Tuesday, May 16, 2017

The worst things about applying for a faculty position

From the 2016-17 Chemistry Faculty Candidate Survey, the answers to the following questions:

What was worst about the hiring process?
  • Inconsistent requirements in different universities, makes things tedious. Also, lack of transparency and knowing what a university is looking for makes it hard to know where to apply sometimes, or where to put more time and effort.
  • Lack of humanity. Sending a rejection takes ~5 seconds (form letter) and is usually done by a secretary. We spend ~30-60 per application AFTER having a template, and for many schools much longer if they require something unique for that application. It's a demoralizing a shitty feeling to toss your application into the circular file when you put so much work into every single submission.
  • All the various complicated systems for submitting materials. I thought interfolio might help that, but strangely the 4 applications I put in through their system were 4 of the 8 applications that I got no phone/Skype follow up. I preferred the option to simply send a pdf directly to the committee, because at least then there's no uncertainty that the materials got through. Also, phone interviews are terrible compared to video interviews. Lots of awkward silences while people take notes, or whatever, and it's so hard to get a feel for how things are being recieved when you can't see any body language.
  • Waiting to hear back from schools
  • recommendation letter
  • Non transparent hiring procedure, high research expectations even from small PUIs
  • The time I committed to the faculty position process with the disappointing realization that I likely will not be able to continue pursuing a faculty position.
  • Late Responses
  • The lack of jobs
  • Everything else, but especially that each University requires a different number and type of documents, with varying page lengths/contents, etc. Of course they are different employers so I will put some effort into each of them, but that makes it stressful and time-consuming.
  • The amount of time it took to hear back after applying, interviewing, etc.
  • Some of the schools had wonky HR websites, that were full of bugs. One school made me mail physical LORs, which was a pain. 
  • The wait between interview and hearing (or not) about an offer.
  • different submission websites that wasted my time
  • Having to ask people for recommendation letters for positions they clearly thought I was overqualified for.
  • Writing proposals and the fear of being judged for your ideas. 
  • Deadlines all over the place
  • No feedback
  • Large amount of time until hearing rejections
  • The uncertainty (of getting interviews, offers, not knowing where I would be)
  • Skype interviews can be very awkward. Coordinating all the support letter submissions, especially for faculty who are doing everything themselves (no administrative assistant). On campus interviews are usually pretty intense, tiring, and require a lot of preparation.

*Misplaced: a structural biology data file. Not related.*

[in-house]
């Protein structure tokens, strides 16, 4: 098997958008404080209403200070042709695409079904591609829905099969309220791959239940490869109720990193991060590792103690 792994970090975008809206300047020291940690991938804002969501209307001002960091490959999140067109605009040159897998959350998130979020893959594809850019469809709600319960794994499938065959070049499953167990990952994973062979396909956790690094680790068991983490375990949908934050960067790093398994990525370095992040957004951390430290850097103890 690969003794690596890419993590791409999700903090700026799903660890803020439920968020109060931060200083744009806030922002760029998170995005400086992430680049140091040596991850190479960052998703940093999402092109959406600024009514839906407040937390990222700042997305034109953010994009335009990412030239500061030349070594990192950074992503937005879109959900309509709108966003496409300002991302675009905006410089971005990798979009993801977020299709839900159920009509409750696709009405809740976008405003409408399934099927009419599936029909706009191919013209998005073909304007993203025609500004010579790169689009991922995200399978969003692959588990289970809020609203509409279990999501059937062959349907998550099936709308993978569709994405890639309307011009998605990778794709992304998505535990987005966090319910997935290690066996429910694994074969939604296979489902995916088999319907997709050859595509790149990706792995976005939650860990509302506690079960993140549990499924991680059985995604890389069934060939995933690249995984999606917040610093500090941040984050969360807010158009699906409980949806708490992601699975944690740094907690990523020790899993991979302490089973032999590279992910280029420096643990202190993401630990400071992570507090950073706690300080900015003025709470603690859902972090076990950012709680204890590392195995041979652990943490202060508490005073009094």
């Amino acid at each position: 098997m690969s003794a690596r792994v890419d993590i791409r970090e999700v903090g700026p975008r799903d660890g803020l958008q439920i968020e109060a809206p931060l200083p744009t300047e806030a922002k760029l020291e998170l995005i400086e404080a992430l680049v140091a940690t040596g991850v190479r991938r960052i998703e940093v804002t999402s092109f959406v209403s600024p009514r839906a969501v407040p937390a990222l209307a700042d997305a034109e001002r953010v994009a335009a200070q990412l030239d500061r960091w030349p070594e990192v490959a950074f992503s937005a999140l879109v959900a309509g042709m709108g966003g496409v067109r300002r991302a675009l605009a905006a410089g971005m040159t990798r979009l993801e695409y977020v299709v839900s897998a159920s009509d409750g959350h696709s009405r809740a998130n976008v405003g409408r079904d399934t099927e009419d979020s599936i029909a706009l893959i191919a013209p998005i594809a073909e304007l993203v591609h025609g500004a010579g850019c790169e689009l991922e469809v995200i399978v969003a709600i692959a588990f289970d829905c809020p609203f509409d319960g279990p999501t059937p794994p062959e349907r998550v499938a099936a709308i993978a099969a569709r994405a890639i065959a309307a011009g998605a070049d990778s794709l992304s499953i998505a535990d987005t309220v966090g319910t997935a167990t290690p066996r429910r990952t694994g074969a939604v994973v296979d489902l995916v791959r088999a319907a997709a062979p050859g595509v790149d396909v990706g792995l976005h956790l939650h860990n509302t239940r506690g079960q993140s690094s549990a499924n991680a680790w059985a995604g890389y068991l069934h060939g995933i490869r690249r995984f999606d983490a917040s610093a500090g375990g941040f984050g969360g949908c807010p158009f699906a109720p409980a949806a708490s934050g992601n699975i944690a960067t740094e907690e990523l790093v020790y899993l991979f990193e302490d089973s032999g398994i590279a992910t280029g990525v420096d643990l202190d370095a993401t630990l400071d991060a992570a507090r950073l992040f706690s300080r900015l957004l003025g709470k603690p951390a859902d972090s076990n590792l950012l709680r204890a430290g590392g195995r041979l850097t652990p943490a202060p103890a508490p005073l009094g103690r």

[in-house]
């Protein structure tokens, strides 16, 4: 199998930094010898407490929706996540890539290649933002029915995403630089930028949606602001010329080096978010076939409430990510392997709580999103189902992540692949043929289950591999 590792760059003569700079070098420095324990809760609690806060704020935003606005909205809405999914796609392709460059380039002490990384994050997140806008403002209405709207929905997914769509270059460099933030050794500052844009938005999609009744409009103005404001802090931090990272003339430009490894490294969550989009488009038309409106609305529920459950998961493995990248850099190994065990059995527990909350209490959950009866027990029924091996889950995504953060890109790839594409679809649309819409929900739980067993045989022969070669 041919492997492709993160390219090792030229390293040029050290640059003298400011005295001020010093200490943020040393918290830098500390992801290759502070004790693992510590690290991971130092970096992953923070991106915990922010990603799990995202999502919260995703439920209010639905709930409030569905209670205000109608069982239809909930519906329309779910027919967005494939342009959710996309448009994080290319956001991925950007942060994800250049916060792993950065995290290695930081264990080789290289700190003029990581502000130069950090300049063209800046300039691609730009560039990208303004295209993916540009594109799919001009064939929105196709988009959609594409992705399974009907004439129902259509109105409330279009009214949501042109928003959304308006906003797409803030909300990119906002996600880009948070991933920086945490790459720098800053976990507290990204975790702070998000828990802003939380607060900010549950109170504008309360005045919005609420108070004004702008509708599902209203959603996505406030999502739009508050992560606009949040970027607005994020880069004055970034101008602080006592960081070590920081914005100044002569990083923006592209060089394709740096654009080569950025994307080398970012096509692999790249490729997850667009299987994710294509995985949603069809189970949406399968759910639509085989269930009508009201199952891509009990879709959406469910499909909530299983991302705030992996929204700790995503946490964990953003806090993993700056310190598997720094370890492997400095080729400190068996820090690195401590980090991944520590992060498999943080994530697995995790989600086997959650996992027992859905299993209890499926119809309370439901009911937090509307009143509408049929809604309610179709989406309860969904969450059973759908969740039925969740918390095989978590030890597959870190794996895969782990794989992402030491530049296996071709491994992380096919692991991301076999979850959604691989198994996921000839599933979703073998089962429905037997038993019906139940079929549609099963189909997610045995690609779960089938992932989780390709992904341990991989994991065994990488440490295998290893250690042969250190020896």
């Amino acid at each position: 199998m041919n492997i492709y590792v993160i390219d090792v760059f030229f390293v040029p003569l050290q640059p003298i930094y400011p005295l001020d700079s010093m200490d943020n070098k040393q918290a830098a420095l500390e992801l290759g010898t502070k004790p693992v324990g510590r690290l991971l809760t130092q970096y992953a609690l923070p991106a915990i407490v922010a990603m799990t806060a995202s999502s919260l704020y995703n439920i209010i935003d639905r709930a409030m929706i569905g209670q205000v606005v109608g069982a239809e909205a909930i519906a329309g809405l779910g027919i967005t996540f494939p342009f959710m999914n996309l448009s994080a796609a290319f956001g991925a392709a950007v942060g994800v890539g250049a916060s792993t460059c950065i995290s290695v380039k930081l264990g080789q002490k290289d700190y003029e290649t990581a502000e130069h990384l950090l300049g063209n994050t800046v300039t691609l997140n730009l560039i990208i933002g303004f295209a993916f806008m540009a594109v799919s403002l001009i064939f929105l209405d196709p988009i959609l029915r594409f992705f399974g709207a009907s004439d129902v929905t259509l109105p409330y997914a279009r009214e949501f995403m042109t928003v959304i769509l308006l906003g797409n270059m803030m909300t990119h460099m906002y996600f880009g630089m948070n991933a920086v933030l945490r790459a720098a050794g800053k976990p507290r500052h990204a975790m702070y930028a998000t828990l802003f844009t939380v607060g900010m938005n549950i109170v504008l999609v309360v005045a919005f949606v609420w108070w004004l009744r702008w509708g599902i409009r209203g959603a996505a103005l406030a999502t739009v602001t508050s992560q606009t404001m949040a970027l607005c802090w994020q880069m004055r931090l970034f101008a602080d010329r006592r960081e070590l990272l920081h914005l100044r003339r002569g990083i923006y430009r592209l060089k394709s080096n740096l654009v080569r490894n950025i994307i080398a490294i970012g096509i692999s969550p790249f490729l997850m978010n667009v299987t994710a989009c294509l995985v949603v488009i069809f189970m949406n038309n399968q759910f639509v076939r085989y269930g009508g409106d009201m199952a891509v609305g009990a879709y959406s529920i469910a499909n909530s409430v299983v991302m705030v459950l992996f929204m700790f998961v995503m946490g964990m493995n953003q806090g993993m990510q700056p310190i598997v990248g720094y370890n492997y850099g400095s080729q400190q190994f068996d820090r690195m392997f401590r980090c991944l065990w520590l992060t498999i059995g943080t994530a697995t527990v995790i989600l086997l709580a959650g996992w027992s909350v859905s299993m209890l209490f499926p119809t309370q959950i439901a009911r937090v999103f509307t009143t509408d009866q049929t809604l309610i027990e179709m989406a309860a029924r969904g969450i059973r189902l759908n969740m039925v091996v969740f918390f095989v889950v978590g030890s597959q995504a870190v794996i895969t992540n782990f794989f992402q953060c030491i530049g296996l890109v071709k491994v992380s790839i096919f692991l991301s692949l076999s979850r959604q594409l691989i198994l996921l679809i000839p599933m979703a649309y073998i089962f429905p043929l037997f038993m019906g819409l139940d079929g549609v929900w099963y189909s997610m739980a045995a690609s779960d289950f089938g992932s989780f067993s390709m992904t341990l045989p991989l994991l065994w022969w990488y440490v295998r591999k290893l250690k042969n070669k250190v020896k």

• Waiting. That's obvious, maybe how each university's application process is ever so slightly different it makes it difficult know how to apply to a specific one. 
  • I could go on and on and on about this. In brief, I think the most frustrating part was that academic merit matters little. What matters most is who you have worked for and how well connected your PhD advisor/Postdoc advisor is to the department you are applying to. I don't have a fancy "academic pedigree".... But I have a very strong publication record and even bring some of my own $... So foolishly I hoped to get more then just 2 interviews. I continue to ponder why I fell short. My field of expertise was not the most popular niche during this hiring cycle it seems, but guessing from the people who ended up getting a lot of interviews, unfortunately, academic pedigree and connections beat publication record and even pre-existing funding any time. 
  • Waiting
  • Not getting a job
  • stupid job application websites; 
  • Mental anguish
  • lack of transparency and poor timing of rejections
  • Juggling timelines for visits and offers

5 comments:

  1. What is this existing funding that one candidate thought they might bring with them? I'm curious, assuming this is someone applying for a first-time assistant prof gig.

    ReplyDelete
    Replies
    1. Could be an NIH K99, it's postdoc-->faculty funding

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    2. NIH K99 or Burroughs Welcome

      Delete
  2. -Also, lack of transparency and knowing what a university is looking for makes it hard to know where to apply sometimes, or where to put more time and effort.

    -Lack of humanity. Sending a rejection takes ~5 seconds (form letter) and is usually done by a secretary.

    -Some of the schools had wonky HR websites, that were full of bugs.

    Sounds an awful lot like applying for a job in industry!

    I'm surprised more departments don't try to bypass university HR. When I applied to graduate programs, it was a pretty standard thing for me to be asked to send my application directly to the department and bypass the university's official application process.

    ReplyDelete